A former nurse, she took up creative writing while living in what has been dubbed “the most thrilling city on the planet”. But with two small children, Tarvydas was too preoccupied with domestic life to fully fall into the frenzied chaos of Hong Kong after dark. Her life in Hong Kong was “a quiet one” and within two years she was back in Calgary.

“It isn’t autobiographical,” she says. “But I’m pretty much involved somehow, in some capacity, in all my characters.”
The collection includes the title story, which has Fast Eddy advising readers on the best practices when it comes to picking up Filipina maids on their one day off. The followup, Fast Eddy, revisits our titular hero after a stint in rehab as he deals with the nightlife and arrival of his dealer.

The Suitable Dress has an engaged business woman named Sarah venturing out into the wilds of Hong Kong during a nasty black rainstorm, where she falls for the charms of Fast Eddy. In 21:23, British businessman Load Toad contemplates sex, the death of his father and his children’s increased school fees while trapped at Hong Kong’s Skyline Business Hotel.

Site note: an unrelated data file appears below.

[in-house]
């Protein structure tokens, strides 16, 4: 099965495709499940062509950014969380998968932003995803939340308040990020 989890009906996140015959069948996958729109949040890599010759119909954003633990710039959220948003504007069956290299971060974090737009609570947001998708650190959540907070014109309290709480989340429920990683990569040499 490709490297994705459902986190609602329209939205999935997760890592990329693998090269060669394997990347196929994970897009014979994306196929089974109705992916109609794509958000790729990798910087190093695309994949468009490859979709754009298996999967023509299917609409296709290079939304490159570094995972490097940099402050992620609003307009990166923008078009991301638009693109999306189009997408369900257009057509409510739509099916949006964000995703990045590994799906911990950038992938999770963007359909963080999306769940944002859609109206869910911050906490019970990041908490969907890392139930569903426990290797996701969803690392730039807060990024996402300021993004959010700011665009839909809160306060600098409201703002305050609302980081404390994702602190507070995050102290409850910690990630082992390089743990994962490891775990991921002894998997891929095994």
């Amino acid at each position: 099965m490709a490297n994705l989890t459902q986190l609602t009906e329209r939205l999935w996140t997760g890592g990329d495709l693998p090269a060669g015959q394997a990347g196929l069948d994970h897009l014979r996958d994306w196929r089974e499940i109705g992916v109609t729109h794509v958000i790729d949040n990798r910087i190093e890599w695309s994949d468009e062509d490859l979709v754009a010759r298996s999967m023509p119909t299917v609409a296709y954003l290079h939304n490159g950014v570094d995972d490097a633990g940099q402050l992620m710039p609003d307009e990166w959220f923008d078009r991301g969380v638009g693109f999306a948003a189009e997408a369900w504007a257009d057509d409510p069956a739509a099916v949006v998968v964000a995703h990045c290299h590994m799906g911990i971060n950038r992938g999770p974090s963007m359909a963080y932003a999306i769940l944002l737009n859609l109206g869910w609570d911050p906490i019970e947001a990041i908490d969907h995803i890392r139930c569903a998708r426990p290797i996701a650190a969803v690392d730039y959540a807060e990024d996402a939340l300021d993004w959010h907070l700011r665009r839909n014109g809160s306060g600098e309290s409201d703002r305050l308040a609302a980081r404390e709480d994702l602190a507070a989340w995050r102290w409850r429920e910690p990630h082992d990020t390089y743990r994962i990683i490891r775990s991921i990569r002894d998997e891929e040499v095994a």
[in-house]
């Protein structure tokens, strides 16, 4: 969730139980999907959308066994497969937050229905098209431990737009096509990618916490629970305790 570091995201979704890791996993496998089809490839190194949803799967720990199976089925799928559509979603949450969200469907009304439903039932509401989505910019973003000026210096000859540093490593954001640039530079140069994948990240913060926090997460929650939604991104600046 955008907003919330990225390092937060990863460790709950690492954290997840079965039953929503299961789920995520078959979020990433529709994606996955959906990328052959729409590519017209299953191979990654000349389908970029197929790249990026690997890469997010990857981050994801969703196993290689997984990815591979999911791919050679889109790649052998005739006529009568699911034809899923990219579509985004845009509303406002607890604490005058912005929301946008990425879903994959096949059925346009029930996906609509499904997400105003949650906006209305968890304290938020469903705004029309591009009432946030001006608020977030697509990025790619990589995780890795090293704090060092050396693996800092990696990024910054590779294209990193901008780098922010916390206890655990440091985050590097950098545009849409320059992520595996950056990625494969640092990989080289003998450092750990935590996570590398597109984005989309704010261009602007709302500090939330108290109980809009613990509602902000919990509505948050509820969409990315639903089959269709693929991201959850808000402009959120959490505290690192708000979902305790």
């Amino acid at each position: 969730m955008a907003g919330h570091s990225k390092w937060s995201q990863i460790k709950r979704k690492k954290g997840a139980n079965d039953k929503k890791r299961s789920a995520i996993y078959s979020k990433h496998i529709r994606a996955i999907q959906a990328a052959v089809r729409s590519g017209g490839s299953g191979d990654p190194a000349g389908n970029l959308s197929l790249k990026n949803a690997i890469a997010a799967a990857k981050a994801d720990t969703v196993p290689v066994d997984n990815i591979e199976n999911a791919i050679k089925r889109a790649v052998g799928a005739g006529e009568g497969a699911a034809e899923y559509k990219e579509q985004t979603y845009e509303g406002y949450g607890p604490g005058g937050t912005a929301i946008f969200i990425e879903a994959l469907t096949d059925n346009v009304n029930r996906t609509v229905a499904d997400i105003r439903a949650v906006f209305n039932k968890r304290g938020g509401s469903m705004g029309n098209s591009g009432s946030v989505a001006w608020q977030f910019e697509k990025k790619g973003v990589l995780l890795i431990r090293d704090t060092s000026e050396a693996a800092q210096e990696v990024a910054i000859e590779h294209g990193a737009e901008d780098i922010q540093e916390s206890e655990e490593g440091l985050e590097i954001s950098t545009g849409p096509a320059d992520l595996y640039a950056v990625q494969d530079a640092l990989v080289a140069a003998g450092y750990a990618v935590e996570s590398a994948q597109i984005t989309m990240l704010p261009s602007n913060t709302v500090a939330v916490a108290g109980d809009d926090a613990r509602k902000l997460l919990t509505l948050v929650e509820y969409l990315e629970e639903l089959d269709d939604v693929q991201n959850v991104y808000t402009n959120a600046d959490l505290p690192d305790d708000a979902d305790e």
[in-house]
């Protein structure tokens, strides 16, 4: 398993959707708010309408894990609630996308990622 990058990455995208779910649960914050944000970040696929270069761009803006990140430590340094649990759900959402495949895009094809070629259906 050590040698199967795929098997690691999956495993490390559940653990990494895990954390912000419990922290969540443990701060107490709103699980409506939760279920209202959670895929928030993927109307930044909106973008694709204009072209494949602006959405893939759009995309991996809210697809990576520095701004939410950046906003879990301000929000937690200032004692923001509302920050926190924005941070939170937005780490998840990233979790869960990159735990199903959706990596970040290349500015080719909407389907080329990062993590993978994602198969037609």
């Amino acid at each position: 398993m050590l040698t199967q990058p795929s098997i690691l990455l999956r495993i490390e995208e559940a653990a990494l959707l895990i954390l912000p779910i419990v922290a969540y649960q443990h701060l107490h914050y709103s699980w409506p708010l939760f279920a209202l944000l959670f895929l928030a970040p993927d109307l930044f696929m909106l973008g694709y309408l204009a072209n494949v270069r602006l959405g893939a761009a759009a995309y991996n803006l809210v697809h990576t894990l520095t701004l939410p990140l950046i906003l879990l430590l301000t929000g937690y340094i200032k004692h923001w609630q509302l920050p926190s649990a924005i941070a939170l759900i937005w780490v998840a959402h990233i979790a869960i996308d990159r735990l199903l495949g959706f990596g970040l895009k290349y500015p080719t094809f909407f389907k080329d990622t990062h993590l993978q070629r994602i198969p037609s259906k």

While Tarvydas may not have had these specific experiences, she said Hong Kong’s expats tends to establish a sense of community that links everyone together, even if it’s only fleetingly.

“I think that expats, no matter where they come from, start to share things in common even though their home countries are different,” Tarvydas says “They are the sort of people who typically are fairly curious about life. But they end up gliding in this little zone. It isn’t where they are living and it isn’t where they are from. It’s just little neutral zone. It can be a lot of fun in there because expats at this level have a lot of money and can have a lot of fun acting out any way they want because nobody is really around to call them on their bulls—t. There’s no family, there’s no friends. It’s just other expats who are a little bit lost in that zone too.”

— Eric Volmers, The Calgary Herald